Put a Sock In It!

propic11_1_1This post by L.Leander, Author of Fearless Fiction

Definition of language:

A system of communication by speaking, writing, or making signs in a way that can be understood, or any of the different systems of communication used in particular regions (Cambridge Dictionary)

Language is a part of life. There are some polite rules to live by when using language:

  • Be careful not to talk about yourself all the time. Give the person you are talking to a chance to tell you about him/herself. You might uncover some hidden gems that will add drama to your writing in the future.

I come from a family who talked a lot (mostly all at once). I thought it was normal to talktalking horse “over” people so I’d be heard. I realize now that it would have been much better had I grown up knowing when and when not to speak. It definitely would have made life easier.

Even now, when my siblings and I get together with our families it’s bedlam. It’s fun, loud and reminds me of my youth. Everyone talks at once. Somehow we all get the message each person is trying to relay. We laugh a lot and to say our get-togethers are boisterous would be a non sequitur.

sw_Listening_sa209430.jpgListening is a virtue. While my siblings and I make friends easily and fast, we have probably told them our whole life in five minutes or less, without taking a breath. At that time we give the other person time to talk and wonder why they look at us with eyes glazed over and are stuttering as they try to get words out.

“Put a Sock In It” is an idiom that seems to fit the situation. The definition of it is:

An impolite way of telling someone to be quiet.

Used to tell someone to be quiet or stop making so much noise.

Now think about your writing. Does this apply? Do you drone on and on about the miniscule parts of the story, or do you get straight to the point and then go on? If readers 0029find themselves bogged down in either too much information or too much about the main character, it’s time to “put a sock in it.” Watch for black holes that try to suck the sock in, where it will never be seen again as you continue writing drivel.

At this stage in my life I watch not only what I write but also what I say. I’ve become a better listener and don’t always talk over people, but take a breath and allow them to talk. It’s been a hard habit to break, and I can’t always say I succeed, but at least I’m aware of the problem and I try to keep it to a minimum.

Do you have places in your writing where you should “put a sock in it?” Do you recognize those places and take time to whittle the writing down, sit back and see if the narration plays out well in listening to it?

file4811233877913.jpgIf you don’t pay close attention to your speech while writing, you could end up with some of those “black holes.” Find them and “put a sock in it!”

Books by L.Leander:

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Inzared, Queen of the Elephant Riders





Inzared, The Fortune Teller Video Trailer

Inzared, The Fortune Teller (Book Two)





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You can also find L.Leander here:

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16 thoughts on “Put a Sock In It!

  1. Oh absolutely, Linda. I’ve actually got a larger word count in my ‘reject’ file than in the actual WI P because I keep thinking I’m giving : too much info… or the wrong kind of info. And yes like Mike above, I sometimes find I’m deleting a long response on FB before hitting the ‘post’ button because I decide to keep my opinions to myself. 😉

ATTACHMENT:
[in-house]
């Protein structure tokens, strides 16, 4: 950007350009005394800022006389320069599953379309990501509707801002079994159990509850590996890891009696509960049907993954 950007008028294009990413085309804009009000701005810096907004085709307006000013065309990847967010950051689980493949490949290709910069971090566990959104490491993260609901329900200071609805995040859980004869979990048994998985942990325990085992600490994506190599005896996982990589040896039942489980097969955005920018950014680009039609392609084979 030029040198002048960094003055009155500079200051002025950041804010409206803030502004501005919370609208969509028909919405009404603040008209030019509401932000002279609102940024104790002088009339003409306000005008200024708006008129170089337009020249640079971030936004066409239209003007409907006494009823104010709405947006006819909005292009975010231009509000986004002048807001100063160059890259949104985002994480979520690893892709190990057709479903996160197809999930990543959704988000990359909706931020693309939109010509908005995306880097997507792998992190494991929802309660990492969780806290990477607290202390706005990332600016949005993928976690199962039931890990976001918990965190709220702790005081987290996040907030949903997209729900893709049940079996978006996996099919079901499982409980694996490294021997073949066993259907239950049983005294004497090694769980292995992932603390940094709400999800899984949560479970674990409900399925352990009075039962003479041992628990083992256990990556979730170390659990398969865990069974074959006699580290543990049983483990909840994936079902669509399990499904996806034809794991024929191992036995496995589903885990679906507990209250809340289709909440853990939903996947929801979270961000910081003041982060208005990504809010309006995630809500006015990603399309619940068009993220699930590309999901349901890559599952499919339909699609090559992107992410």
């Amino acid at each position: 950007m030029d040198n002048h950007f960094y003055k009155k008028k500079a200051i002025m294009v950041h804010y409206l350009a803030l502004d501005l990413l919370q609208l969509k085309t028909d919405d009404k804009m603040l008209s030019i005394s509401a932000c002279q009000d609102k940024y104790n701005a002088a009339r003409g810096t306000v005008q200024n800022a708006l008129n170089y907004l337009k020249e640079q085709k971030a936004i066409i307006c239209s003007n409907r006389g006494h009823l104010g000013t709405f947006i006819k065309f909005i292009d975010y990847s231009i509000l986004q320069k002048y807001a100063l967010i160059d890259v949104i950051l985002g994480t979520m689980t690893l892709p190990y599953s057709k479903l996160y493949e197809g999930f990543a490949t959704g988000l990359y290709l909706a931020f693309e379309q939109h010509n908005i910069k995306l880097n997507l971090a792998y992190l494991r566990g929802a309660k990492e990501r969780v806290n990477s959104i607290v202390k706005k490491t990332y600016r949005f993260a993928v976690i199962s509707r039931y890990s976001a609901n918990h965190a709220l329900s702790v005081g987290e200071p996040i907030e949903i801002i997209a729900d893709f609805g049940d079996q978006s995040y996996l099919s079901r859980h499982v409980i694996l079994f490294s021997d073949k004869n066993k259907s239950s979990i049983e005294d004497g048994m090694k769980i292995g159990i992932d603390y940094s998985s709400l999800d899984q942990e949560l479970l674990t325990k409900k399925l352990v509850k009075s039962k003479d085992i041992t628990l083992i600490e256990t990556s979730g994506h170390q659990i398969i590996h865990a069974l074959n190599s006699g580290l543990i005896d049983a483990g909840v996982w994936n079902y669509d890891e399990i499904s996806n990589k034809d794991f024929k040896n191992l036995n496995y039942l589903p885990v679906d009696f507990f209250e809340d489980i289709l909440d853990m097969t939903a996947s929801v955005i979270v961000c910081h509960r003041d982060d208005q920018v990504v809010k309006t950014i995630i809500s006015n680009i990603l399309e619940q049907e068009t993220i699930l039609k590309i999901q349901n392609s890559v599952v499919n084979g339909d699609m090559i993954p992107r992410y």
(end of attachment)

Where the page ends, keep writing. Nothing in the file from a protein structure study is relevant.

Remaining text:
2. Great post, Linda!! I love how you weave the idea into both practical, every-day life and our writing life. I’m learning to “put a sock in it” more each day, both ways — thanks for the great reminder. I LOVE all your photos!! 🙂


    1. I loved the photo of the sock puppet best. I was so glad when I found it. I tried hard to weave a “saying” into my writing life. Now if I can just stick to it to zipping up when what I really want to do is talk, talk, talk!


  3. This is a fun post. Love the photos. So interesting about your family. You don’t look like someone who would be loud or boisterous. I try very hard to listen, but I tend to tell people my whole life story in the first few minutes too. Cher’ley


    1. If anyone ever listened in when my family are all together they’d run away! But it’s the way we grew up so we definitely let everything out when we get together. I have one sister who’s quieter than the rest, but she is very able to jump right in there and say her piece!


  4. I’m the opposite. I grew up an only child so it was a very quiet household, especially because my dad was rarely around. My mom has no problem interrupting people though and I find myself doing that sometimes which is terrible. I have to stop and check myself. Great post, Linda.


  5. Thanks Sarah. I always thought I wanted to be an only child when I was young, but I would have missed all the fun that was my family. However, I must have complete silence when I’m writing, I hate having the tv on all day (my husband) and when no one is home I love to just “listen” to my innermost thoughts.


  6. I was an only child reared among a community of the most interesting adults imaginable and learned early that if I was quiet–and I was normally anyway–I could hear some wonderful stories, as well as remarks not to be repeated outside the circle of talkers. I don’t know whether they forgot I was there or just knew I wasn’t going to spread things around (I had a sixth sense about what wasn’t for public consumption). I don’t know when I started to talk talk talk. You’re right about putting a sock in it. One guideline for blogging is, “Don’t write about yourself so much.” However, it seems most people already know everything else, so about all I have is me. Note how many times the pronoun ‘I’ is used here.


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